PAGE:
The 5-Step Guide to Your Smoothest Face Ever
No one wants to hear that they have a problem they didn’t even know existed—which I experienced firsthand a couple of weeks ago at a facial appointment. After years of familiarizing myself with my complexion, I’d really gotten into a good groove with my skincare, and knew which products to rely on when any of my usual issues arose. But I was wrong: As the esthetician pampered my face, she made an observation that threw me for a loop. “You have uneven skin texture,” she said. “Tone?” I responded, confused. “No, texture,” she repeated. “Your nose is a little bit rougher than the rest of your face. It’s normal!”
Was it, though? I had never heard of it before, and at the risk of sounding completely pompous, I consider myself pretty well versed in all manner of common skin problems—particularly my own (a hazard of the job). But it turns out that having an uneven skin surface really is run-of-the-mill—it’s just not talked about too often.
“Uneven skin texture is commonly a result of excess dead skin cells that build up on the surface of the skin,” explains cosmetic dermatologist Paul Jarrod Frank. “This can make areas of the skin feel rough or bumpy to the touch, and can also give the skin a dull appearance.” As for how it happens, there are a number of potential role-players. “In addition to dead skin cell build-up, chronic sun exposure can also play a big role in uneven skin texture and pore size irregularity,” he says. “Natural aging of the skin will also make the skin look duller. Factors such as smoking may also contribute, and other skin conditions such as eczema and dry skin can severely affect skin tone and texture.”
Dr. Frank guesses that the reason uneven texture isn’t as buzzy as uneven skin tone (which deals with pigmentation, to be clear) comes down to the ability to treat it—those who deal with chronic texture issues will see the best results with laser treatments. But there are a few ways to get a more even skin surface at home. Keep reading for a five-step guide to smoothing out your face, once and for all.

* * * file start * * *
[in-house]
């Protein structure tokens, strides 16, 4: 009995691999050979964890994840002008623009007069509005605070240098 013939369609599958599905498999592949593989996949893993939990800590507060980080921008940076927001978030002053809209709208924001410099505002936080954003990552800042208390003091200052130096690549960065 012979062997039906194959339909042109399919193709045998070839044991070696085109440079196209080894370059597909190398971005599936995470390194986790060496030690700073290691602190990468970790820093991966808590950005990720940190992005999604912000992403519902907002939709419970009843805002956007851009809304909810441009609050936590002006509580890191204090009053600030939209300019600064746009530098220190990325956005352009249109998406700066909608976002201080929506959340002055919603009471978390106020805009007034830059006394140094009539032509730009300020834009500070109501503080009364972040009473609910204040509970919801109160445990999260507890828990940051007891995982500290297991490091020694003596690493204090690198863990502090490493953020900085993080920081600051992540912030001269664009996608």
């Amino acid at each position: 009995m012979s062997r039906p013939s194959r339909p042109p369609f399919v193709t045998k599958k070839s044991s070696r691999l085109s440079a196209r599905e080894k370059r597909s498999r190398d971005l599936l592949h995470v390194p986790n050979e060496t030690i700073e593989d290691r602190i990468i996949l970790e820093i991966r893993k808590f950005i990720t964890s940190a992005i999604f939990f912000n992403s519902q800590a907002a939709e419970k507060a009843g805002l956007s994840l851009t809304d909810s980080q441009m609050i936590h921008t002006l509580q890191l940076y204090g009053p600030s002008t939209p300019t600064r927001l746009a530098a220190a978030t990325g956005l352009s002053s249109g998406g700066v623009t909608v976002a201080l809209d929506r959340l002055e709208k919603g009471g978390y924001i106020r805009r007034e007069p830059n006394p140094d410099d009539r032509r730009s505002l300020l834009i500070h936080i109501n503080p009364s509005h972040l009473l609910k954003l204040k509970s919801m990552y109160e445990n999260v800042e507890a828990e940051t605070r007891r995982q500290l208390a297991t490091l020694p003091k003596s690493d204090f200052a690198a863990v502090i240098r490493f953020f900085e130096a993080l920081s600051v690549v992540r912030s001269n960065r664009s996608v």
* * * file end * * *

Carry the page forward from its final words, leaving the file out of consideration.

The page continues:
Dr. Frank recommends glycolic acid peels at home, or, if you have the opportunity to try it, a chemical peel at the dermatologist’s office—it’s an acuter way to resurface skin than just exfoliating by hand. “This can remove sun-damaged skin and stimulate its healthy re-growth in a controlled fashion,” he says. “The resulting exfoliation removes dead cell layers, promotes underlying collagen regeneration to reduce fine lines, and evens out the texture and pigment of one’s skin.”
Pictured: Caudalie Glycolic Peel Mask ($39)
This piece of advice came from the facialist who pointed out the problem in the first place: In keeping with the philosophy that oil-based products are best for regulating sebum production, she guessed that my rough, blackhead-bespeckled nose would experience less buildup with a facial oil. She dabbed a bit of Herbivore Botanicals' Lapis Facial Oil ($72) on my T-zone, a practice I’ve adopted at home since that fateful appointment—and I have to admit, my nose is much smoother since doing so.
“Adding vitamin C to your skincare routine will help improve skin texture by providing a powerful antioxidant to repair and defend the skin from environmental damage and restore suppleness while reducing pigmentation, scar tissue and age spots,” says skincare guru Ling Chan. That defense is key if you want to avoid more texture problems down the line.
Pictured: Ling Skincare Hi-Vitamin C 12% Brightening Solution ($80)